All of the fires in question have been purely symbolic—in contrast to the burning of the Third Precinct in Minneapolis, nothing significant has been burned. Fire has been employed to burn flags, trash, the elk statue and its location after it was removed, and on one occasion a tiny pile of pamphlets or something like that in the police union (PPA) building. So all the debate is about symbolic fires.

Protestors scrambling to put out a small symbolic fire:

Symbolic fires:

Fence Toppling

Since the end of May, the police have installed several fences in Portland in attempts to control demonstrations, and demonstrators have repeatedly attempted to topple or relocate them. The earlier fences were mostly of the ordinary chainlink variety; protesters dubbed a series of such fences “The Sacred Fence.”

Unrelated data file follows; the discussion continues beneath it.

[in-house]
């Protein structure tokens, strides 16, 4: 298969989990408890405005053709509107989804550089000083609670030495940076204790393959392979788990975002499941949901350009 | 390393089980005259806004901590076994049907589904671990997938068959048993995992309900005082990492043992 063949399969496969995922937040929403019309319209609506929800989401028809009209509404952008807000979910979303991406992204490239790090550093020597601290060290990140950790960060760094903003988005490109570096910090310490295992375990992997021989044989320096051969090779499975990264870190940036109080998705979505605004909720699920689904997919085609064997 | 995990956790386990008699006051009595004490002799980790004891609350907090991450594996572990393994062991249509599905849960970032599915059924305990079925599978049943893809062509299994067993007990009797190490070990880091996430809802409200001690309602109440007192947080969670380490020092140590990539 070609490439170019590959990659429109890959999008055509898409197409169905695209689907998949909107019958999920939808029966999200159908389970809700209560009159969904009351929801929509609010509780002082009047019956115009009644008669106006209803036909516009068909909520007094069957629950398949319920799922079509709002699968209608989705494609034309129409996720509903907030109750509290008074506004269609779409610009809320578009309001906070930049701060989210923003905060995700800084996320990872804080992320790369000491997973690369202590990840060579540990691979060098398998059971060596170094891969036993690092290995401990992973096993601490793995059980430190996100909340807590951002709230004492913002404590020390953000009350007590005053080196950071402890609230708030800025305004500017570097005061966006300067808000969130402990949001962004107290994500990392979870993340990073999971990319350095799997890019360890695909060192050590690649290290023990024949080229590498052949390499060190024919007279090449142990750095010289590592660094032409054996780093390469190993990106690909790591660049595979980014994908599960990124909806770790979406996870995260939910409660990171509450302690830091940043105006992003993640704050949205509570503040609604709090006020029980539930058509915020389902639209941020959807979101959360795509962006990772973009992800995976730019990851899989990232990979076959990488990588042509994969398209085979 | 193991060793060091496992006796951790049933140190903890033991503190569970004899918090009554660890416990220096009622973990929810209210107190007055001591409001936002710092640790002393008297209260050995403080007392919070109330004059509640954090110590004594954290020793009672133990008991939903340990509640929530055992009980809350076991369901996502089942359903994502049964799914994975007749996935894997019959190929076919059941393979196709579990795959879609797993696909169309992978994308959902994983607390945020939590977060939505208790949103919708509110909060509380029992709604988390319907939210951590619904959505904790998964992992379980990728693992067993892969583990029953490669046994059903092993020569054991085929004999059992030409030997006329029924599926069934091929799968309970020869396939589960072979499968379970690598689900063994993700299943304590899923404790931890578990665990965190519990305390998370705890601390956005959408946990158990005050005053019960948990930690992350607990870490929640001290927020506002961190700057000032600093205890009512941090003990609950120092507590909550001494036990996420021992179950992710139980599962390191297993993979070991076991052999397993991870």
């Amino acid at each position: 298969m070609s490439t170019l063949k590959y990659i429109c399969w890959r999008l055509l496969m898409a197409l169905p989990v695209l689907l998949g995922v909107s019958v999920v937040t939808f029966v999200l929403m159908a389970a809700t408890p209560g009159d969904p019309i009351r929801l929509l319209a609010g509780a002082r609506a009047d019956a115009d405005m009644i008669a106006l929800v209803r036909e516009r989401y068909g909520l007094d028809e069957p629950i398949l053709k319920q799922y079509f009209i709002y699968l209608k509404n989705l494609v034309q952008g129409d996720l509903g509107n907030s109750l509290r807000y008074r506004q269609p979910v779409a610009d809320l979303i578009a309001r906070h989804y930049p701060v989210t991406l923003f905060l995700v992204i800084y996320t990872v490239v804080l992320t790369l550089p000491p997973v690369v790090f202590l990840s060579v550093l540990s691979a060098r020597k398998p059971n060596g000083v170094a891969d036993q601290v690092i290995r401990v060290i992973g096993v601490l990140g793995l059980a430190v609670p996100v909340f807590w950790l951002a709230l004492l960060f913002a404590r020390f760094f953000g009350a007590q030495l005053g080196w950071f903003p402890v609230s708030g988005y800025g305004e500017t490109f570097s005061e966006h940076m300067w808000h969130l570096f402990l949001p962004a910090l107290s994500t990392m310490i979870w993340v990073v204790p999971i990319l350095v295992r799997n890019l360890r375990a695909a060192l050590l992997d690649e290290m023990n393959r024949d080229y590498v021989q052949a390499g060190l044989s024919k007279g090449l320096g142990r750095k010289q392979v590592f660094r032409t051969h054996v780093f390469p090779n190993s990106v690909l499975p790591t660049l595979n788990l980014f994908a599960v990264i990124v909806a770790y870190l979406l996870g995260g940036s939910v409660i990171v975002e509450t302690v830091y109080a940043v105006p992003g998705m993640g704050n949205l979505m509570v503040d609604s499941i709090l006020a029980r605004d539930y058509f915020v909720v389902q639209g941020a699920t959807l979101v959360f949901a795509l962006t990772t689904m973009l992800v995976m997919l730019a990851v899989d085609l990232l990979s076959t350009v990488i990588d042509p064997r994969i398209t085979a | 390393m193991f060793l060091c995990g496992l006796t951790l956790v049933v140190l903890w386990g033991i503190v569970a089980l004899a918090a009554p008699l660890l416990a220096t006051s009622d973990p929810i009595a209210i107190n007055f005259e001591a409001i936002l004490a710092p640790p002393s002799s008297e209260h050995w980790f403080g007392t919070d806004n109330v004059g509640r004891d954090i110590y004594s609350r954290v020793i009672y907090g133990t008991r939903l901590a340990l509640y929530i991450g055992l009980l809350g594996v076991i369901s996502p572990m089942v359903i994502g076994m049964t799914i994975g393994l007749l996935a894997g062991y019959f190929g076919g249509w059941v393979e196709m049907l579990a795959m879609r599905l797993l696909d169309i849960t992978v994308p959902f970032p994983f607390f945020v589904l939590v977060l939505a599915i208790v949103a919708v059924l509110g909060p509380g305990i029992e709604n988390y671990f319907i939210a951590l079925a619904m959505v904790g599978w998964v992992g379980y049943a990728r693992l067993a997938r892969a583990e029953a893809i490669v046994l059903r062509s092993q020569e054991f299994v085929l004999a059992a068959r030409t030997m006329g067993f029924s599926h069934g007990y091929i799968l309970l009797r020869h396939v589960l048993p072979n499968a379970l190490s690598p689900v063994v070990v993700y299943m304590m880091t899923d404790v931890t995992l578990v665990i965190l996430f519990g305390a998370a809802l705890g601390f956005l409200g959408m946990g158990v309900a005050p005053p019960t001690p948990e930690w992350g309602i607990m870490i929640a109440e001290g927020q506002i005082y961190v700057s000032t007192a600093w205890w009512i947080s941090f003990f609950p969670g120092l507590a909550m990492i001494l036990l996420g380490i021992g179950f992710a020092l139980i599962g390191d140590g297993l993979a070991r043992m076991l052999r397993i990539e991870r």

A word of caution about those previous fence relocations. Sometimes the fences that were torn down were left discarded in street intersections, creating a hazard of tripping or injury, especially when officers subsequently attacked with tear gas, forcing blinded demonstrators to retreat hastily. Be mindful about where you put a fence after you dismantle it.

In late July, the authorities built an industrial barrier around the federal courthouse with a sturdier frame, fencing, and smaller holes, anchoring it with concrete blocks at the back. On subsequent nights, the blocks were moved the front side; protesters and reporters frequently stood on these blocks, but federal mercenaries would target those who did so with considerable fire from impact munition weapons.